Planning and testing can simplify system installations
Installing a full-blown catalog management system or patching an existing system to integrate your Website can be a tricky proposition. Making matters worse, some catalogers underestimate just how difficult the process can be.
“Most catalogers either rush the implementation or haven’t clearly mapped out a schedule,” says Paul Sobota, vice president of Richmond, VA-based operations consultancy F. Curtis Barry & Co.
Some of those that neglect to work out a schedule are under the illusion that they don’t have to. “Usually, the perception among catalogers is that the software vendor is going to take care of everything,” Sobota says. But while most vendors will have a plan of attack in place, catalogers should become more proactive in the software implementation process, which may include converting records and training employees – and always, plenty of testing.
Atlanta-based catalog marketer Ben Meadows Co., which sells equipment for ecological conservation and forestry-related supplies, planned for more than six months before converting to Smith-Gardner’s MACS catalog management system shortly after Labor Day 1997. The firm also sent several employees to Smith-Gardner’s headquarters for MACS training. “Having employees trained on the new system before we went live was critical,” says president Karl Hube.
Because switching systems entailed converting and transferring data, Ben Meadows also rented a computer exactly like its central computer so that employees could convert the files to the new format before MACS went online and while business carried on as usual. “With the duplicate central computer in place, we converted customer and order history records to the MACS system,” Hube says. “We converted almost everything electronically; only our old backorders were rekeyed manually.” The computer cost about $10,000 to rent, Hube notes, but it was a small price to pay compared to the cost of a glitch after going live.
Because the cataloger planned ahead, implementation of MACS went fairly smoothly, Hube says – although he admits the transition wasn’t easy. “Every conversion we made here was equivalent to a corporate root canal,” he jokes.
Employee training was the most challenging part of National Wildlife Federation’s conversion from its proprietary system to CommercialWare’s Mozart catalog management system in June 1996. When it comes to employees and computer programs, “change is tough, and old habits are hard to break,” says Tocky Lawrence, director of information systems for the Vienna, VA-based gifts cataloger.
Fortunately, the cataloger had allotted nine months from the time it introduced the system to employees to when it finally implemented the program. Overall, Lawrence adds, the implementation went smoothly.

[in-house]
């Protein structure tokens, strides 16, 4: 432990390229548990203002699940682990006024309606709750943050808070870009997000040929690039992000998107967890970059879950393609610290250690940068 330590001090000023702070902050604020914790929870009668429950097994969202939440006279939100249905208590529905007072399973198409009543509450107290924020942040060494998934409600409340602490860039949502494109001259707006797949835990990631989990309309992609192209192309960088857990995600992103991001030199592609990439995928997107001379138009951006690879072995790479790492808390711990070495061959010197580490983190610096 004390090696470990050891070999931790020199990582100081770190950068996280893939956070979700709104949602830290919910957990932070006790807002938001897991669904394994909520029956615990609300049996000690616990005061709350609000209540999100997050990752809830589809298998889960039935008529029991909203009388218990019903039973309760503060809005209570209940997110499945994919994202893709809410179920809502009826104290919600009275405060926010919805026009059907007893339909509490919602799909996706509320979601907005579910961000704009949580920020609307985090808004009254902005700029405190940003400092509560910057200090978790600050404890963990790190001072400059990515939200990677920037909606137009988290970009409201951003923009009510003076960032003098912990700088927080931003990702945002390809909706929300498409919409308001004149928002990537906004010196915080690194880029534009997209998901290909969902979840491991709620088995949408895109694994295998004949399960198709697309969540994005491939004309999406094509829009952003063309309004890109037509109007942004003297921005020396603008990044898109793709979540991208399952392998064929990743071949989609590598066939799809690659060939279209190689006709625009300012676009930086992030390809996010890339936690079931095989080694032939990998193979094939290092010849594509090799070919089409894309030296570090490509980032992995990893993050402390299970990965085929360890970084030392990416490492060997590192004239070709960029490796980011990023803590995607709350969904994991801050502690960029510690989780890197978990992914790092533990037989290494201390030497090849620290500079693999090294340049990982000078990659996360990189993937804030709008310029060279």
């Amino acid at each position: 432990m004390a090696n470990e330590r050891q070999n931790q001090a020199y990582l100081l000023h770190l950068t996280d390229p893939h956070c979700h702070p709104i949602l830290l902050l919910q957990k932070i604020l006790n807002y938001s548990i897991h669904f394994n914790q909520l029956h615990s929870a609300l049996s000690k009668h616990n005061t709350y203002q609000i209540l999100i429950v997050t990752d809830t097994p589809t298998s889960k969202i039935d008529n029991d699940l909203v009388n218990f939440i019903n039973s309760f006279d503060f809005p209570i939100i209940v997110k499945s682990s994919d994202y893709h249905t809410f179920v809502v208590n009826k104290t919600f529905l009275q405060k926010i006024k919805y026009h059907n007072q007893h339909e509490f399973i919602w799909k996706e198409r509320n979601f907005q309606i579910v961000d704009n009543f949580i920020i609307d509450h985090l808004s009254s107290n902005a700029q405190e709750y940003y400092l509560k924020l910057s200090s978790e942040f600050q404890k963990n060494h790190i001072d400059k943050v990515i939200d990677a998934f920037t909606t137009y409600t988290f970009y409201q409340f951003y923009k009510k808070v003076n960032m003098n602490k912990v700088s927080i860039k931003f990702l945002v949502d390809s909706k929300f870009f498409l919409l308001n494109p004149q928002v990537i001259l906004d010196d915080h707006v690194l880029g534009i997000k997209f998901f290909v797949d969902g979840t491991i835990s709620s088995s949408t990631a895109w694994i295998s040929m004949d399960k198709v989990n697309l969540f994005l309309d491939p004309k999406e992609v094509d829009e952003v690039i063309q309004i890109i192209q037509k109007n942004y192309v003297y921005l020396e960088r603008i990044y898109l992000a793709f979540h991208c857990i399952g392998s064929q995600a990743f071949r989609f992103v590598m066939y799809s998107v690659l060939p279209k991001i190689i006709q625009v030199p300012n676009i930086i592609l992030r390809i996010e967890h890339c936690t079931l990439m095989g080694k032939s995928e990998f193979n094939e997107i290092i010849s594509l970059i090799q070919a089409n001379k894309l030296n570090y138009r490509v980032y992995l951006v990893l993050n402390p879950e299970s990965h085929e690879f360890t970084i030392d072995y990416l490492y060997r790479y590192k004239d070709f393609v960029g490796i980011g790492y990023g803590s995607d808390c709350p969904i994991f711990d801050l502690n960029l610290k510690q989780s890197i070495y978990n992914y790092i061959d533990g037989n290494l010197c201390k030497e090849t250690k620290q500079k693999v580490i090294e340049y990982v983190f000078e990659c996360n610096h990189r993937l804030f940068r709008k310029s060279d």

But planning for implementation is only half of the equation. First, catalogers must carefully evaluate their needs, especially if the operation includes more than one business. “Operations systems are inherently more complex,” says Coy Clement, president of Westerly, RI-based Paragon Holdings. “A system geared to consumer order processing may be inefficient for business orders with multiple ship-to addresses.”
Then there’s testing. “You need to test the new system vigorously,” consultant Sobota says. The program has to work not only with your internal systems, such as accounting software, but with outside systems as well. For example, “test against your credit-card processor,” Sobota says.
1. If your annual sales are $50 million or more, buy a package that you can customize and maintain inhouse. If your sales are less, consider buying an off-the-shelf package – and the support that goes with it.
2. Spend three to six months developing a complete request for proposal. By identifying your objectives, assessing your current resources, and establishing clear specifications for the new system, you’ll receive bids that meet your needs.
3. Evaluate what the software does “out of the box.” If it can meet your basic needs without modification, you have a much better chance of a successful installation. Be careful buying software that requires extensive modification – experts say that most implementation disasters stem from installing systems that need extensive modification just to handle the basic needs of the business.
4. Allow sufficient time for implementation of your new system. The entire process should take 12-18 months. Catalogers that are unhappy with their new system typically rushed the implementation.
5. Don’t underestimate the learning curve of employees such as order-takers, who will be the ones actually using the new system.